Equal Protection

The Equal Protection Clause is a section of the 14th Amendment to the United States Constitution that provides that "no state shall...deny to any citizen within its jurisdiction the equal protection of the... more +
The Equal Protection Clause is a section of the 14th Amendment to the United States Constitution that provides that "no state shall...deny to any citizen within its jurisdiction the equal protection of the laws." Essentially, the Equal Protection Clause provides that the government must treat an individual the same way that it treats other individuals in the same circumstances. The 14th Amendment Equal Protection Clause applies only to state governments, but the requirements of the clause apply to the federal government through the Due Process Clause of the 5th Amendment. less -
News & Analysis as of

Supreme Court Update: Glossip V. Gross (15-7955) And Order List

We're back with our final Update of OT14, covering Glossip v. Gross (15-7955), a doubly divisive death-penalty case, and providing a roundup of the Court's orders over the last few weeks. (Did you think we'd forgotten about...more

The ERISA Litigation Newsletter - July 2015

Editor's Overview - This month's article by Lindsey Chopin discusses Affordable Care Act ("ACA") litigation. Just five years old, the Supreme Court has considered issues related to the ACA numerous times. Two of those...more

Marriage Equality Is Nationwide

In Obergefell v. Hodges, the United States Supreme Court held that “the right to marry is a fundamental inherent in the liberty of the person, and under the Due Process and Equal Protection Clauses of the Fourteenth Amendment...more

[Event] 50th Anniversary of the Voting Rights Act Panel Discussion - July 28, 4:00-7:00pm, Chicago, IL

Paulette Brown, who will be moderating the discussion, is currently President-elect of the American Bar Association. In August 2015, she will become the first woman of color and the third African American to serve as ABA...more

Supremes Tell States Gay Marriage is Legal

Recently, the U.S. Supreme Court struck down state laws the prohibit gay marriage in Obergfell v. Hodges, No. 14-556 (June 26, 2015), First, the Court held that the Fourteenth Amendment requires a State to license a marriage...more

Obergefell v. Hodges – Same-Sex Marriage Now Legal in all 50 States

Same-sex Marriage Now Legal in All 50 States - In 2013, the Supreme Court, in United States v. Windsor, struck down Section 3 of the Defense of Marriage Act (“DOMA”) which defined marriage, for Federal purposes, as...more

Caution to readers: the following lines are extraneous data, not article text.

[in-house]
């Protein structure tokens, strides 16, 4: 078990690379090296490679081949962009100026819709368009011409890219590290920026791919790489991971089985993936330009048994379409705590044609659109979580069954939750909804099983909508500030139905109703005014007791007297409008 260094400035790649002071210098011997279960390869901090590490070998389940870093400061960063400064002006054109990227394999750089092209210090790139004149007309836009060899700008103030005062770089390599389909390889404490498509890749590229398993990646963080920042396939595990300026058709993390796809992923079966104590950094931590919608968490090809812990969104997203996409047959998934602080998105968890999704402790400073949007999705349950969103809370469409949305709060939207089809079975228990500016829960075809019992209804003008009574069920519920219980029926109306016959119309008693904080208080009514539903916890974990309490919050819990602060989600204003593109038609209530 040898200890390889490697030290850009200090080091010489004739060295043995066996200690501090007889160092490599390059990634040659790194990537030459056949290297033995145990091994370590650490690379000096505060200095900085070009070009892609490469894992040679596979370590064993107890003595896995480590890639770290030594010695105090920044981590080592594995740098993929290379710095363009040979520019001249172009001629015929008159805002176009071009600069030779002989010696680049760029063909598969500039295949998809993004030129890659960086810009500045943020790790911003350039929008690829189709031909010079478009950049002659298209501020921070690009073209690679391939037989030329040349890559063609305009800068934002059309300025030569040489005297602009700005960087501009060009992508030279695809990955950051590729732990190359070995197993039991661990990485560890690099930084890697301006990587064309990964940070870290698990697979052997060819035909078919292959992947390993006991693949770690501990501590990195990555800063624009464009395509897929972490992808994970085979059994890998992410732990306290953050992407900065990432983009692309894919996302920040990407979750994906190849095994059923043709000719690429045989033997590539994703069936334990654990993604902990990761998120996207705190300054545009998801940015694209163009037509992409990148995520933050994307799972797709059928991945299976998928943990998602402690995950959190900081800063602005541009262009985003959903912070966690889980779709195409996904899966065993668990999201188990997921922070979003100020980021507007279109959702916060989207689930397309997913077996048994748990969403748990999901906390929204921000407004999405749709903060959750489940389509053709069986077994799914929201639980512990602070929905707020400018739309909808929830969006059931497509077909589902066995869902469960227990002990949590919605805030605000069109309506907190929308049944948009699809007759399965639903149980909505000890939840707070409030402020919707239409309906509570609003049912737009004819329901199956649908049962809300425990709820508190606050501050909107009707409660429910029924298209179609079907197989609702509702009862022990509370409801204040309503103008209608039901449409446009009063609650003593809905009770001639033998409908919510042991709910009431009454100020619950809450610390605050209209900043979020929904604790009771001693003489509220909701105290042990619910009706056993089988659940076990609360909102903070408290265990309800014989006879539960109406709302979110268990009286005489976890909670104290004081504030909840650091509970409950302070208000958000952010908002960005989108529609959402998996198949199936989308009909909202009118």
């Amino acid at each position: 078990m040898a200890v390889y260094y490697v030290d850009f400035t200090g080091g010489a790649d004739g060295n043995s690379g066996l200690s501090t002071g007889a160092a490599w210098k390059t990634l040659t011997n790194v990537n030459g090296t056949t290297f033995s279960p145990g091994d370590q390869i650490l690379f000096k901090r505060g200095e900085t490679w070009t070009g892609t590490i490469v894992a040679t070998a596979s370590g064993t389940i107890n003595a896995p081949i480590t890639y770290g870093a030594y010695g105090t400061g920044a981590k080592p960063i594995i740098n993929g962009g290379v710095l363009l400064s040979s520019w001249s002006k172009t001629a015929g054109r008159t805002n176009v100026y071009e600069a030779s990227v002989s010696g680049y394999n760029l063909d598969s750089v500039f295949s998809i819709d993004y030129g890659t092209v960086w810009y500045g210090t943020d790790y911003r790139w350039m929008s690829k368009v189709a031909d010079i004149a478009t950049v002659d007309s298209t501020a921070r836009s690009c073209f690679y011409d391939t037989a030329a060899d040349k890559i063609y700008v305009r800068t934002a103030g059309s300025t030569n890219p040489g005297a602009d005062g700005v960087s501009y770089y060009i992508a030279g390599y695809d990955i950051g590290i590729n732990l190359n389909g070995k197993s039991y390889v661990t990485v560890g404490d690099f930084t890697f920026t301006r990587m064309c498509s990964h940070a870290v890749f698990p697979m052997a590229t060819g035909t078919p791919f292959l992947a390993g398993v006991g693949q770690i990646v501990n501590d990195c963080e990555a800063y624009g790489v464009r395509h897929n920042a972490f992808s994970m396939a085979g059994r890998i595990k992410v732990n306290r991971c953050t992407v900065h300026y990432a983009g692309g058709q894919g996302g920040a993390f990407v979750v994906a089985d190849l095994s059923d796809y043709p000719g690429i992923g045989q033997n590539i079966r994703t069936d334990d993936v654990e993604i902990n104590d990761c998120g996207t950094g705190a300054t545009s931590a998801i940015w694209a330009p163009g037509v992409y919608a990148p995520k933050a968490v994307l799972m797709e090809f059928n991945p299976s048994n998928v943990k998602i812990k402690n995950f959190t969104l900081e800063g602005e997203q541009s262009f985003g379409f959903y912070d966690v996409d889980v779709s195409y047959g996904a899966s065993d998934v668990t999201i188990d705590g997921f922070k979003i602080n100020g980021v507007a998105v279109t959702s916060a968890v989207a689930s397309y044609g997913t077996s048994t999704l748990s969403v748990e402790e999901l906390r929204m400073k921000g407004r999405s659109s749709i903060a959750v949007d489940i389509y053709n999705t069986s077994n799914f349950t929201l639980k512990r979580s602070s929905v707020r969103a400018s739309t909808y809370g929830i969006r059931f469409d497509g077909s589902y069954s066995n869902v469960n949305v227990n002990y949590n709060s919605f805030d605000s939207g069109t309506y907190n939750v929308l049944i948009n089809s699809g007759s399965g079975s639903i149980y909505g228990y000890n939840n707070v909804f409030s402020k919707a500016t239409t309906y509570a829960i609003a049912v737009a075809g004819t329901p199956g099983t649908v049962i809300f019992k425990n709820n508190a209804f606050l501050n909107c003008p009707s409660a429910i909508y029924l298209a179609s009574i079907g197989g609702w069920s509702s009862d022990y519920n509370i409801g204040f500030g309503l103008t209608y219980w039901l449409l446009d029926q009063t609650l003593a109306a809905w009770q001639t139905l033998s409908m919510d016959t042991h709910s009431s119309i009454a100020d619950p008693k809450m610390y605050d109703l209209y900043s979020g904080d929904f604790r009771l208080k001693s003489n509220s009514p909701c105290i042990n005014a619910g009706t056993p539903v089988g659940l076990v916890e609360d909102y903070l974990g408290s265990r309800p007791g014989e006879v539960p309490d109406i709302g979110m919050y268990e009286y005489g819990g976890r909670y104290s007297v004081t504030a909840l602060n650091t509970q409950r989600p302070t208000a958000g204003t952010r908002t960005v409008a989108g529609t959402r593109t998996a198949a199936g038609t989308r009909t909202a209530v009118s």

The Effect of Obergefell v. Hodges for Same-Sex Couples

issued on the second-to-last decision day of the term, and provides that same-sex couples have had a constitutional right to marry since at least the passage of the Fourteenth Amendment. This ruling may come as a surprise to...more

Domestic Partnership Agreements: Overview

Many couples who could not marry now can. The United States Supreme Court decision in Obergefell v. Hodges framed the issue of the fundamental right to marry and the choice to commit to and intimately associate with the...more

DC Circuit Upholds Federal Ban on Campaign Contributions - What's Next for Politically Active Government Contractors?

A unanimous federal appeals court in Washington, DC has upheld a long-standing ban on federal campaign contributions by government contractors. ...more

Employee Benefits After The Supreme Court’s Same-Sex Marriage Decision

The Supreme Court’s recent decision in Obergefell v. Hodges establishes a national right to same-sex marriage and requires states to recognize same-sex marriages performed in other states. Generally speaking, this...more

"DC Circuit Unanimously Upholds Federal Contractor Contribution Ban"

On July 7, 2015, the federal circuit court for the District of Columbia sitting en banc issued a unanimous opinion upholding the federal contractor contribution ban against a constitutional challenge in the long-running case...more

Same-Sex Marriage and Employment Discrimination: The Future of Sexual Orientation Bias Claims